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PLoS One. 2014 Jan 22;9(1):e81229. doi: 10.1371/journal.pone.0081229. eCollection 2014.

Network analysis reveals distinct clinical syndromes underlying acute mountain sickness.

Author information

1
Royal Air Force Centre of Aviation Medicine, RAF Henlow, Beds, United Kingdom ; Apex (Altitude Physiology Expeditions), c/o Dr. J. K. Baillie, Critical Care Medicine, University of Edinburgh, Royal Infirmary of Edinburgh, United Kingdom.
2
Apex (Altitude Physiology Expeditions), c/o Dr. J. K. Baillie, Critical Care Medicine, University of Edinburgh, Royal Infirmary of Edinburgh, United Kingdom.
3
Apex (Altitude Physiology Expeditions), c/o Dr. J. K. Baillie, Critical Care Medicine, University of Edinburgh, Royal Infirmary of Edinburgh, United Kingdom ; Centre for Clinical Brain Sciences, University of Edinburgh, Edinburgh, United Kingdom.
4
Apex (Altitude Physiology Expeditions), c/o Dr. J. K. Baillie, Critical Care Medicine, University of Edinburgh, Royal Infirmary of Edinburgh, United Kingdom ; Institute for Ageing and Health, Newcastle University, Newcastle upon Tyne, United Kingdom.
5
William Harvey Research Institute, Queen Mary University of London, London, United Kingdom.
6
Division of Genetics and Genomics, Roslin Institute, Edinburgh, United Kingdom.
7
Apex (Altitude Physiology Expeditions), c/o Dr. J. K. Baillie, Critical Care Medicine, University of Edinburgh, Royal Infirmary of Edinburgh, United Kingdom ; Academic Unit of Respiratory Medicine, Department of Infection and Immunity, University of Sheffield, Sheffield, United Kingdom.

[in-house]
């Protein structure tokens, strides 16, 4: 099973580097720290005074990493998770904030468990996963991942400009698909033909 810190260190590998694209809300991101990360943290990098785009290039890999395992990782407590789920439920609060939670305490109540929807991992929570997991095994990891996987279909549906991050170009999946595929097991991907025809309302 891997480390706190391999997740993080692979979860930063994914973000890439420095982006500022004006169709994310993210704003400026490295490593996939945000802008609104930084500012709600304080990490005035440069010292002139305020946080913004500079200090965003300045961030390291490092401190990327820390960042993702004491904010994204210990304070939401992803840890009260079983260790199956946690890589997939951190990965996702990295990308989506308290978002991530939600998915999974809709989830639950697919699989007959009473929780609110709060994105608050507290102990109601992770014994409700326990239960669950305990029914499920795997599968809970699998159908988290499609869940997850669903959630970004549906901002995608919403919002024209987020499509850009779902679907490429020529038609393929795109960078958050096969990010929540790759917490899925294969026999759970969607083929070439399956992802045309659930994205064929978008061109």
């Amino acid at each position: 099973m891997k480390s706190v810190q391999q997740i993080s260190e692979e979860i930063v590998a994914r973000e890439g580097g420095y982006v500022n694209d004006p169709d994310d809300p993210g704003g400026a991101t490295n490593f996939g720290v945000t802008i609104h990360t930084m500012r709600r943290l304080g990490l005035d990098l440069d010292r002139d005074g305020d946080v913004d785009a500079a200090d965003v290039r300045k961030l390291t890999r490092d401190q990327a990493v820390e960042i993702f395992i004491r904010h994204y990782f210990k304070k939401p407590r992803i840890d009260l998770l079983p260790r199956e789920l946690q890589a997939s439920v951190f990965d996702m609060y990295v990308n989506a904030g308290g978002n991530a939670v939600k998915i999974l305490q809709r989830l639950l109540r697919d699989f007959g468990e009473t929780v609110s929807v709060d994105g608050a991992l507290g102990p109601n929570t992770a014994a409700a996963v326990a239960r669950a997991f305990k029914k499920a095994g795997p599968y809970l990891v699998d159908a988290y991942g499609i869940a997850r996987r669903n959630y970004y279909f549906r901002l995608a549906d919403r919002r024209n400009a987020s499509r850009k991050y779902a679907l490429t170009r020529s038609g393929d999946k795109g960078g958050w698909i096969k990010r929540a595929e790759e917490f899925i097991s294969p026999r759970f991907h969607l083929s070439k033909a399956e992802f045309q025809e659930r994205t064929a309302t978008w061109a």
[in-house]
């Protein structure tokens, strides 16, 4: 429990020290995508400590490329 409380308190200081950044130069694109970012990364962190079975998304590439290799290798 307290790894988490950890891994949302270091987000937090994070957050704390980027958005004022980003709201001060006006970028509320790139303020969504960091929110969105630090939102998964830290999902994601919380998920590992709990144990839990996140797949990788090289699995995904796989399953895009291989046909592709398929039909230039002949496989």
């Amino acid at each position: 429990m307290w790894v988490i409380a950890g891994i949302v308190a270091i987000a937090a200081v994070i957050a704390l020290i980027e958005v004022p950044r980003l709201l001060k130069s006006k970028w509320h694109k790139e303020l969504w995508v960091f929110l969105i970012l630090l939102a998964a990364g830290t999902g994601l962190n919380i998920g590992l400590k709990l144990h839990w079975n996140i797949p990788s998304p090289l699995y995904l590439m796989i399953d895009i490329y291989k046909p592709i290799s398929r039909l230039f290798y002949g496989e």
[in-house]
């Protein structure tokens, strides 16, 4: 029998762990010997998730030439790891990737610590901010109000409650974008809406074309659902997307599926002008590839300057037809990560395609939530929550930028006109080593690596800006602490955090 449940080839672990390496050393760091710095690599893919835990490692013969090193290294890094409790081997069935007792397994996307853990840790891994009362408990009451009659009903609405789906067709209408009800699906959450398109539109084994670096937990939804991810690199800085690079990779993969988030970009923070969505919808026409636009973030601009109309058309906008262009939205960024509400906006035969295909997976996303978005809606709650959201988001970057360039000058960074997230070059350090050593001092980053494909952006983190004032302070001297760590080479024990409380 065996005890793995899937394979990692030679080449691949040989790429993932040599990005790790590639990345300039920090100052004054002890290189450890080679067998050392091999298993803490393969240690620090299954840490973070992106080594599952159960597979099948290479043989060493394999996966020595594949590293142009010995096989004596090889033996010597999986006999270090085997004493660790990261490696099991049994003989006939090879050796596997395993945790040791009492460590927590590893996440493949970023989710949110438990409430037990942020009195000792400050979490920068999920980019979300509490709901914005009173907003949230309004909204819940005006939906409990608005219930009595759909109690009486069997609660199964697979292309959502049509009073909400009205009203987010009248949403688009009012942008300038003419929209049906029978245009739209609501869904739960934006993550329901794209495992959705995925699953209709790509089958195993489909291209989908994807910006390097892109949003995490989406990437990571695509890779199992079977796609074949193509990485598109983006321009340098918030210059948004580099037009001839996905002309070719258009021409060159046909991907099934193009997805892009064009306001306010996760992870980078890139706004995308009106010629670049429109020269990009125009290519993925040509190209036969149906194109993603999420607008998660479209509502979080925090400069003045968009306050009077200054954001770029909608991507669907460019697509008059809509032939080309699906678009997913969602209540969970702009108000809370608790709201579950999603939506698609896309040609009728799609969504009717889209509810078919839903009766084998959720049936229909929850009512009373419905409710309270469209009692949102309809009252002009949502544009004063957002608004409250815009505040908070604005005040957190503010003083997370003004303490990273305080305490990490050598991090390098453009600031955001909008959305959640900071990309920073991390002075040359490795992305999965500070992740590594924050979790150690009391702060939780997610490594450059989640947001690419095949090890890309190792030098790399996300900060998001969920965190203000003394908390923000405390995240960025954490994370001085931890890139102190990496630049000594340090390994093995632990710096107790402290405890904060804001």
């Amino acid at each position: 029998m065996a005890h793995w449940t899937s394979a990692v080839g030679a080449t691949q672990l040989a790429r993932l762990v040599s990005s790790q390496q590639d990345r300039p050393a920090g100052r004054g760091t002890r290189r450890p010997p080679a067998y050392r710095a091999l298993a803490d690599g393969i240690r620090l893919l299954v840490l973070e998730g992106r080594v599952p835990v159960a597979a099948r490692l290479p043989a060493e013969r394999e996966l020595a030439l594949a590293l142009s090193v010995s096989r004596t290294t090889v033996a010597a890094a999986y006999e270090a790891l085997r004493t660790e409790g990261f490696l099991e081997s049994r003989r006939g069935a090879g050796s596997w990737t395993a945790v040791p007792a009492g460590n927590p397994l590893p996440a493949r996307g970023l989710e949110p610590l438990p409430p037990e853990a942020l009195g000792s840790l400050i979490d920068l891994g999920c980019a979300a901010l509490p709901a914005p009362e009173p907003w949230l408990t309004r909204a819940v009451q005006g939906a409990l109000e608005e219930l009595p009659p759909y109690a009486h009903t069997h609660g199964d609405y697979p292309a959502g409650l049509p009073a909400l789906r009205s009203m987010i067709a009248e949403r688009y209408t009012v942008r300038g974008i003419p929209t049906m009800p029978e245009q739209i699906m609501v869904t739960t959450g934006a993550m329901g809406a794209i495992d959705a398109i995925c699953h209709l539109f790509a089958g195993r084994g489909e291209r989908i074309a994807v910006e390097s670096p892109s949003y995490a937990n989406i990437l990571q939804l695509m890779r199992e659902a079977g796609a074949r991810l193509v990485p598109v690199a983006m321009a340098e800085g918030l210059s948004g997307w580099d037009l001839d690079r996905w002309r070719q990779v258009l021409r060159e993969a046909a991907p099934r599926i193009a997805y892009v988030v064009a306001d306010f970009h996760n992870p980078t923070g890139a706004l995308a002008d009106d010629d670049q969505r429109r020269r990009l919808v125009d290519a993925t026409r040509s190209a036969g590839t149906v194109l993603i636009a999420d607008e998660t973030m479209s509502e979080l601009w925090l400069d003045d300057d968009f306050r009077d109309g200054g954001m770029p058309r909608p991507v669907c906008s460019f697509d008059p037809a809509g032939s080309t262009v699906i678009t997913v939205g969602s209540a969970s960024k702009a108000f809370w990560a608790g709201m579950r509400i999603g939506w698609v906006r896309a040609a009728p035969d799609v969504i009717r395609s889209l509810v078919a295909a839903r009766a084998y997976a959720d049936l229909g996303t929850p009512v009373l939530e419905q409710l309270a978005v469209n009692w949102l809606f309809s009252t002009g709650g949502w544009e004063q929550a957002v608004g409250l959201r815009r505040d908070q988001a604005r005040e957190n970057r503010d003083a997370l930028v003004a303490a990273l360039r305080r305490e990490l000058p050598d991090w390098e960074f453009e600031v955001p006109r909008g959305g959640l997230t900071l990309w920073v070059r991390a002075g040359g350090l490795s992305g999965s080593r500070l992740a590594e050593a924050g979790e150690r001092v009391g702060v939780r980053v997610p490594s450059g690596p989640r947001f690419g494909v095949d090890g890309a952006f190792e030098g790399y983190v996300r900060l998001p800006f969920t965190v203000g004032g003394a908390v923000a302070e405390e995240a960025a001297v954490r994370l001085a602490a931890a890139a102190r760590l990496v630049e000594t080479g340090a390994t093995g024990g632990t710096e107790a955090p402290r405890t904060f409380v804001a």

8
Apex (Altitude Physiology Expeditions), c/o Dr. J. K. Baillie, Critical Care Medicine, University of Edinburgh, Royal Infirmary of Edinburgh, United Kingdom ; Division of Genetics and Genomics, Roslin Institute, Edinburgh, United Kingdom.

Abstract

Acute mountain sickness (AMS) is a common problem among visitors at high altitude, and may progress to life-threatening pulmonary and cerebral oedema in a minority of cases. International consensus defines AMS as a constellation of subjective, non-specific symptoms. Specifically, headache, sleep disturbance, fatigue and dizziness are given equal diagnostic weighting. Different pathophysiological mechanisms are now thought to underlie headache and sleep disturbance during acute exposure to high altitude. Hence, these symptoms may not belong together as a single syndrome. Using a novel visual analogue scale (VAS), we sought to undertake a systematic exploration of the symptomatology of AMS using an unbiased, data-driven approach originally designed for analysis of gene expression. Symptom scores were collected from 292 subjects during 1110 subject-days at altitudes between 3650 m and 5200 m on Apex expeditions to Bolivia and Kilimanjaro. Three distinct patterns of symptoms were consistently identified. Although fatigue is a ubiquitous finding, sleep disturbance and headache are each commonly reported without the other. The commonest pattern of symptoms was sleep disturbance and fatigue, with little or no headache. In subjects reporting severe headache, 40% did not report sleep disturbance. Sleep disturbance correlates poorly with other symptoms of AMS (Mean Spearman correlation 0.25). These results challenge the accepted paradigm that AMS is a single disease process and describe at least two distinct syndromes following acute ascent to high altitude. This approach to analysing symptom patterns has potential utility in other clinical syndromes.

TRIAL REGISTRATION:

ClinicalTrials.gov NCT00664001.

PMID:
24465370
PMCID:
PMC3898916
DOI:
10.1371/journal.pone.0081229
[Indexed for MEDLINE]
Free PMC Article

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